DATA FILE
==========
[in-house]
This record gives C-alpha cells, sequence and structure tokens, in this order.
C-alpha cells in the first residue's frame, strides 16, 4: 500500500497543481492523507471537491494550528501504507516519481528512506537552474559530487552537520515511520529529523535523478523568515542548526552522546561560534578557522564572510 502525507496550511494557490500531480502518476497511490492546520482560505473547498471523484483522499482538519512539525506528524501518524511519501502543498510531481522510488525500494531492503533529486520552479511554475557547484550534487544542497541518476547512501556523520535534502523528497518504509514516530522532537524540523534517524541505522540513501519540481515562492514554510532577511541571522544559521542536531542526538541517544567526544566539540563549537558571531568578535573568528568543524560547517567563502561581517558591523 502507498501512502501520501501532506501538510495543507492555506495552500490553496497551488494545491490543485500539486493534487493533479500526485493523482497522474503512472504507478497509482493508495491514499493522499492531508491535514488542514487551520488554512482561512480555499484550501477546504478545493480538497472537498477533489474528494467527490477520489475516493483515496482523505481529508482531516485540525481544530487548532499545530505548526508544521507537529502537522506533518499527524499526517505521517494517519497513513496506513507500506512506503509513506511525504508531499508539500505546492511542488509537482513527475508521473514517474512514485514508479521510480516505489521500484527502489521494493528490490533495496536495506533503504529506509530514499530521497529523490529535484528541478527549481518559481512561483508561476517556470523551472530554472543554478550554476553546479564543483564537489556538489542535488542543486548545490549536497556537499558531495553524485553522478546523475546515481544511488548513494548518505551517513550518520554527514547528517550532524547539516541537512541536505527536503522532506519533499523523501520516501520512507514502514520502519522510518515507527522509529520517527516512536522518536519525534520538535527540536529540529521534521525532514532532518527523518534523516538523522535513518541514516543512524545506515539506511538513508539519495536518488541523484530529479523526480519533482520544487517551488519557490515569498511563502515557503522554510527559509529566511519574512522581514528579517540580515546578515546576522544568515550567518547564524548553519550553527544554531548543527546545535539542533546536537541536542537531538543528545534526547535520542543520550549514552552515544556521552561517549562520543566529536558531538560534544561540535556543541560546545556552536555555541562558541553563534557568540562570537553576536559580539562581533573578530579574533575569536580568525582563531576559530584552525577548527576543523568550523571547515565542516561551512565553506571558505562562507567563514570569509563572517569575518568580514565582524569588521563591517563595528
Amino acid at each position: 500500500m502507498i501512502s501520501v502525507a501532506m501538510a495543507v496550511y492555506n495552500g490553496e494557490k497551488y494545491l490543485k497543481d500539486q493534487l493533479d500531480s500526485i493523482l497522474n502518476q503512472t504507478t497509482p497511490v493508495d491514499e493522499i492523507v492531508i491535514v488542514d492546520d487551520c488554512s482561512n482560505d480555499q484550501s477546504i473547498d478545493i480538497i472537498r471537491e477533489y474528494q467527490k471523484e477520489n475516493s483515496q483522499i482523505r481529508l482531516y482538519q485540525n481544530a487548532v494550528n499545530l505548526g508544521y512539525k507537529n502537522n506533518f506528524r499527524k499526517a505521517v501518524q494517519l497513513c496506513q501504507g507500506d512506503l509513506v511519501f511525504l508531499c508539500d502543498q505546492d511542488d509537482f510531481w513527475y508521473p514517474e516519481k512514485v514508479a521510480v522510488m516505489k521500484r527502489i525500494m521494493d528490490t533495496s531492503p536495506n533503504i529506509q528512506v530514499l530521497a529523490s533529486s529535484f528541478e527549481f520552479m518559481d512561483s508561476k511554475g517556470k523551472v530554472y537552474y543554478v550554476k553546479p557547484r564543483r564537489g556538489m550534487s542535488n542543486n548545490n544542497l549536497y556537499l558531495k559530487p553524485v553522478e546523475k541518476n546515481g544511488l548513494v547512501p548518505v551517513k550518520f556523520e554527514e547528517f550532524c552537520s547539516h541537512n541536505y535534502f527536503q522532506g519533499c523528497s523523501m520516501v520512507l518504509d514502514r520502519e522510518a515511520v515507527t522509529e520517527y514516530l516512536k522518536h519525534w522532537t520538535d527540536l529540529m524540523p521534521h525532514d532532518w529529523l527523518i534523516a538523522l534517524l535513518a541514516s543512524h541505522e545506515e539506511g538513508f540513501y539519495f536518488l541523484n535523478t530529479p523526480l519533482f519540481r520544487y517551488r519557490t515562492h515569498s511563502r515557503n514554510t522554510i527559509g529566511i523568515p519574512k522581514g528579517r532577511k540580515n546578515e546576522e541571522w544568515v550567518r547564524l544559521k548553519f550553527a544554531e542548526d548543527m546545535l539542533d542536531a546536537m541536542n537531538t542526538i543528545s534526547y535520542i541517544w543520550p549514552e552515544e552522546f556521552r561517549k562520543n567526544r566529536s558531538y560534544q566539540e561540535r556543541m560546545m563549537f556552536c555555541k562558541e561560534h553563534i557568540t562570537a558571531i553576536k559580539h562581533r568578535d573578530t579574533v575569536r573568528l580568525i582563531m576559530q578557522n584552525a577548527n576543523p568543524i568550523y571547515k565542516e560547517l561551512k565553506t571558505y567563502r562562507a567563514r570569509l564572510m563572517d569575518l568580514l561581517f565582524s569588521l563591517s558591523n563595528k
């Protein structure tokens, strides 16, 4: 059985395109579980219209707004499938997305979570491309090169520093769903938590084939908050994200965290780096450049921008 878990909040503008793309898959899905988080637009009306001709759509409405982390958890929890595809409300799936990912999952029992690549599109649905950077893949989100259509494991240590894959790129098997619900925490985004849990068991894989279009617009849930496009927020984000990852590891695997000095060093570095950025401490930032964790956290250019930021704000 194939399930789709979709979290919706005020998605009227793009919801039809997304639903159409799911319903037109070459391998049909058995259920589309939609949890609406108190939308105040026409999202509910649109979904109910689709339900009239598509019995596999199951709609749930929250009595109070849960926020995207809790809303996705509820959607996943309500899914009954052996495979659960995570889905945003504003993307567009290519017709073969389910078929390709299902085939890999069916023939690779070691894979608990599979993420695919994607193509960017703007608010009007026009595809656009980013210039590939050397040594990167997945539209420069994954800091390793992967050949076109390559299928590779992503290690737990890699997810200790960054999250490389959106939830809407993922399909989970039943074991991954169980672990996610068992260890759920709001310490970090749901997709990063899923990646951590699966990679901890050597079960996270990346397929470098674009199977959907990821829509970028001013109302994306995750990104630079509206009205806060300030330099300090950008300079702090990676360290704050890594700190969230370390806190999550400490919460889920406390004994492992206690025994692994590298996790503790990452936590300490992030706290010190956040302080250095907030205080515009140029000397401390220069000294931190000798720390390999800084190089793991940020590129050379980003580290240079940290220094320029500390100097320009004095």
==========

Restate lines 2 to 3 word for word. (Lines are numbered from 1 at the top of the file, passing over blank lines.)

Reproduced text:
This record gives C-alpha cells, sequence and structure tokens, in this order.
C-alpha cells in the first residue's frame, strides 16, 4: 500500500497543481492523507471537491494550528501504507516519481528512506537552474559530487552537520515511520529529523535523478523568515542548526552522546561560534578557522564572510 502525507496550511494557490500531480502518476497511490492546520482560505473547498471523484483522499482538519512539525506528524501518524511519501502543498510531481522510488525500494531492503533529486520552479511554475557547484550534487544542497541518476547512501556523520535534502523528497518504509514516530522532537524540523534517524541505522540513501519540481515562492514554510532577511541571522544559521542536531542526538541517544567526544566539540563549537558571531568578535573568528568543524560547517567563502561581517558591523 502507498501512502501520501501532506501538510495543507492555506495552500490553496497551488494545491490543485500539486493534487493533479500526485493523482497522474503512472504507478497509482493508495491514499493522499492531508491535514488542514487551520488554512482561512480555499484550501477546504478545493480538497472537498477533489474528494467527490477520489475516493483515496482523505481529508482531516485540525481544530487548532499545530505548526508544521507537529502537522506533518499527524499526517505521517494517519497513513496506513507500506512506503509513506511525504508531499508539500505546492511542488509537482513527475508521473514517474512514485514508479521510480516505489521500484527502489521494493528490490533495496536495506533503504529506509530514499530521497529523490529535484528541478527549481518559481512561483508561476517556470523551472530554472543554478550554476553546479564543483564537489556538489542535488542543486548545490549536497556537499558531495553524485553522478546523475546515481544511488548513494548518505551517513550518520554527514547528517550532524547539516541537512541536505527536503522532506519533499523523501520516501520512507514502514520502519522510518515507527522509529520517527516512536522518536519525534520538535527540536529540529521534521525532514532532518527523518534523516538523522535513518541514516543512524545506515539506511538513508539519495536518488541523484530529479523526480519533482520544487517551488519557490515569498511563502515557503522554510527559509529566511519574512522581514528579517540580515546578515546576522544568515550567518547564524548553519550553527544554531548543527546545535539542533546536537541536542537531538543528545534526547535520542543520550549514552552515544556521552561517549562520543566529536558531538560534544561540535556543541560546545556552536555555541562558541553563534557568540562570537553576536559580539562581533573578530579574533575569536580568525582563531576559530584552525577548527576543523568550523571547515565542516561551512565553506571558505562562507567563514570569509563572517569575518568580514565582524569588521563591517563595528